At Lower Halstow we were in for a treat – several treats as it turned out! The little medieval church of St Margaret of Antioch was open, so we walked in to have a look. A woman inside was a bit startled, “Oh! I wasn’t expecting anybody!” she exclaimed. When she calmed down and realised we were bona-fide visitors, she told us a little about the history of this delightful little church. It was first built in Anglo Saxon times incorporating tiles from a Roman building which was on this site. Built on a slight mound, it has never been flooded though it is adjacent to the marshes. The church was extended in the medieval period, and there are several wall paintings which, though very faint, have survived since the 13th century. My favourite was of the devil suspended above two women, and he is laughing because they have the wickedness to be talking in church!
“Would you like to see the font?” asked our lady guide as she unlocked a padlock and pulled the lid up on chains. The wooden lid is Tudor, but the decorated leaden font is one of the oldest, and certainly the best preserved, of its kind in Britain. This is because it was coated in plaster of Paris during the Civil War to hide it from Cromwell’s soldiers when they were scouring the country vandalising churches. The congregation were so frightened, they told no one what was under the plain white plaster and the secret died with them. It was not until 1921, nearly three centuries later, that bits of plaster began flaking off and the beautiful decorated lead font was revealed!
Above the altar is a First World War memorial window. The church was in a very dilapidated state a hundred years ago, but the Rev Olive (Vicar from 1902 to 1924) initiated restoration in 1907. His wife had three nephews who were all killed in France in 1917 whilst only young men in their twenties – two of them were awarded the Victoria Cross. The emotive window depicts the vision of one of them as, rifle in hand, he crouches in those terrible trenches.
In May 1982, during morning daylight hours, an 18th century brass spider chandelier was stolen from the church. It was so heavy and cumbersome, it would have required at least three people to detach it from the ceiling and carry it out – yet no one apparently saw anything suspicious and its whereabouts have never been traced. The church has been locked ever since, such is the price of vandalism! We were so lucky to have been passing by when this lady was in attendance.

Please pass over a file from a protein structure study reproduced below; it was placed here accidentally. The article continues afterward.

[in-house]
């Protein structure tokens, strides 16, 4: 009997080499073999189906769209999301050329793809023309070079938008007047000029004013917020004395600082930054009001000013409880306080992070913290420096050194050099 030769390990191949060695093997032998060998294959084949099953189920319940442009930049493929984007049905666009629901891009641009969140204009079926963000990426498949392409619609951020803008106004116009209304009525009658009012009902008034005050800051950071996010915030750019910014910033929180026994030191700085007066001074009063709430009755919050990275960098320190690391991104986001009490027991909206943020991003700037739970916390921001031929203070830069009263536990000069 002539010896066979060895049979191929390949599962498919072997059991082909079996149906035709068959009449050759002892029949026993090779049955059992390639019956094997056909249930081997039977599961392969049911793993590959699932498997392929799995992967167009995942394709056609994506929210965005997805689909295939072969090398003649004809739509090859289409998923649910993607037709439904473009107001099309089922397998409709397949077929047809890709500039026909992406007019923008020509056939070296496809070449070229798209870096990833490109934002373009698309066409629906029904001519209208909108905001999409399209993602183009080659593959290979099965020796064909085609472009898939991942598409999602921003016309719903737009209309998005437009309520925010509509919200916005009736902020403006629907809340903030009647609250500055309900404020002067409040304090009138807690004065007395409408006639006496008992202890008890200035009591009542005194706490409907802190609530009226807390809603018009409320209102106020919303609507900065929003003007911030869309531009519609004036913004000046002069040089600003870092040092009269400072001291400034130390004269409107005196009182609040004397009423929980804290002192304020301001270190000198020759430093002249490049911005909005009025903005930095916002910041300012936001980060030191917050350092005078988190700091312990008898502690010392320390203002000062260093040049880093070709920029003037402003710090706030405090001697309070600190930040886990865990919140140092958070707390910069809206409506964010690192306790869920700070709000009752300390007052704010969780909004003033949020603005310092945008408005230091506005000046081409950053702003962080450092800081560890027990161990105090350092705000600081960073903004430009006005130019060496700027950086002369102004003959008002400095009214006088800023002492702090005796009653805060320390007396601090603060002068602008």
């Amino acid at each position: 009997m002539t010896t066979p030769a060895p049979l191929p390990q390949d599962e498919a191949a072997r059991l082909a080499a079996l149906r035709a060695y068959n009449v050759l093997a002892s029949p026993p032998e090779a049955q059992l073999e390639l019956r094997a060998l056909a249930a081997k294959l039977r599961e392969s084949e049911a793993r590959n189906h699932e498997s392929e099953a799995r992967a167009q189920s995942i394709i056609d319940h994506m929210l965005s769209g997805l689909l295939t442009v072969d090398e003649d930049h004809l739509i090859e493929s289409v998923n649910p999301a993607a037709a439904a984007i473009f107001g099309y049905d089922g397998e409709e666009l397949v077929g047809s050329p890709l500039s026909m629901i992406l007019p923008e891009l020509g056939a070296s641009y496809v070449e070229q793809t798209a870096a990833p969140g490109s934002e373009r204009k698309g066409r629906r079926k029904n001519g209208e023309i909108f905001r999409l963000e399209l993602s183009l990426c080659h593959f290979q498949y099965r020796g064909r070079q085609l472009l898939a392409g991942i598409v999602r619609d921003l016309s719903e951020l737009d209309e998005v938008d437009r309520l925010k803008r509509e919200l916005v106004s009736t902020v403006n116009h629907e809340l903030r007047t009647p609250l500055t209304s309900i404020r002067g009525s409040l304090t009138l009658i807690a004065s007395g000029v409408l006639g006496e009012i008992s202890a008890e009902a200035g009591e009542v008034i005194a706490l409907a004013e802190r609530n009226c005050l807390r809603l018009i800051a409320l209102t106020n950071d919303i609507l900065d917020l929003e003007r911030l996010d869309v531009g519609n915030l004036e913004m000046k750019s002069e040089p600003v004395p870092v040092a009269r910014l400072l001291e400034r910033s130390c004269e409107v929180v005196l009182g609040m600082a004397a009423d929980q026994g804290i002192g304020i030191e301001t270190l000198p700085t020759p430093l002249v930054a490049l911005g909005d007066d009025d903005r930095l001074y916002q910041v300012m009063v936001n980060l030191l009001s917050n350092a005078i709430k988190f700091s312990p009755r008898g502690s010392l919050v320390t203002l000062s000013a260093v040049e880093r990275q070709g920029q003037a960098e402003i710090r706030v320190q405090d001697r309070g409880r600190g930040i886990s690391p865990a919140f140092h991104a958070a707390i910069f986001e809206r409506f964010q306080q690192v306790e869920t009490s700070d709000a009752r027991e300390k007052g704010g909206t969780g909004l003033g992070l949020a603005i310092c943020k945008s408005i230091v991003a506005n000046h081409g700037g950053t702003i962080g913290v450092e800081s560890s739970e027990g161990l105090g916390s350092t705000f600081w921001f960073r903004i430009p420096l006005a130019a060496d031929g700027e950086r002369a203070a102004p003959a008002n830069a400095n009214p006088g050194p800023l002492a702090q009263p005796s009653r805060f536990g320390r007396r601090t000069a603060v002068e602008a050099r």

All this history we learned in just twenty minutes – it was fascinating! The church is an absolute gem! I noticed an enormous iron key – it must have been a foot and a half long – lying on the table. Sure enough, it is still used as the key to the church, though they have a back-up with a more modern lock. I asked the lady if I could lock up with the big key as we left, and it was with great satisfaction that I did so. Childish I know, but fun!
A few steps away from the church and we came to the wharf where there was an old Thames barge undergoing restoration. It looked good, so we sat on a woodpile opposite to admire it and ate a snack we had left over from lunch.
The path continued for some distance right next to the mud. Colin was ahead of me when I heard a little squawk from the long grass between me and the gunge. I stopped, but there was nothing.
Just as I was about to move off, I heard it again. I tried to part the grass, but I couldn’t see anything. I called Colin back, and he stepped further into the tall stalks. All of a sudden a squealing hen pheasant flew up and away from under our feet – it made us both jerk back in surprise! Colin reckoned she had been sitting on a nest, but it was very difficult to find. It was so well hidden, deep in the grass, but we found at least sixteen eggs she had been sitting on. We didn’t touch them, and put the grass back over them before walking on. Colin was confident the mother would return once we were away, I certainly hope so! Once again I felt guilty about unintentionally disturbing wildlife.
We were getting rather tired, and when the path turned abruptly inland with PRIVATE KEEP OUT notices barring our way to the end of the next little peninsula, we were not sorry. There followed a bit of lane walking which was very dull, and we had to keep reminding ourselves we were doing a coastal walk because there was neither sight nor sound of the sea. We almost missed our turning off because the stile was hidden in a hedge. We walked through a grassy orchard which was quite pleasant. Halfway across, we came to a double stile in a line of trees, and climbed over the first of these before turning off.

That ended Walk no.44, we shall pick up Walk no.45 next time at the double stile in the orchard behind Upchurch village. We took the footpath between the line of trees as it led into the village a quarter of a mile away where our car was parked. After consuming tea and biscuits by the roadside – and talking kindly to an old dear who obviously thought we were buying the cottage we were parked outside (it was for sale) while she told us how she had lived there as a child and she was thoroughly spoiled in the days when everybody knew everyone and how happy those days were and she would live them all through again, before she shuffled off with her stick – we went back to the Kingsferry Bridge to pick up our bikes. We returned for a last night at the campsite with the lovely sea views but the terrible toilets!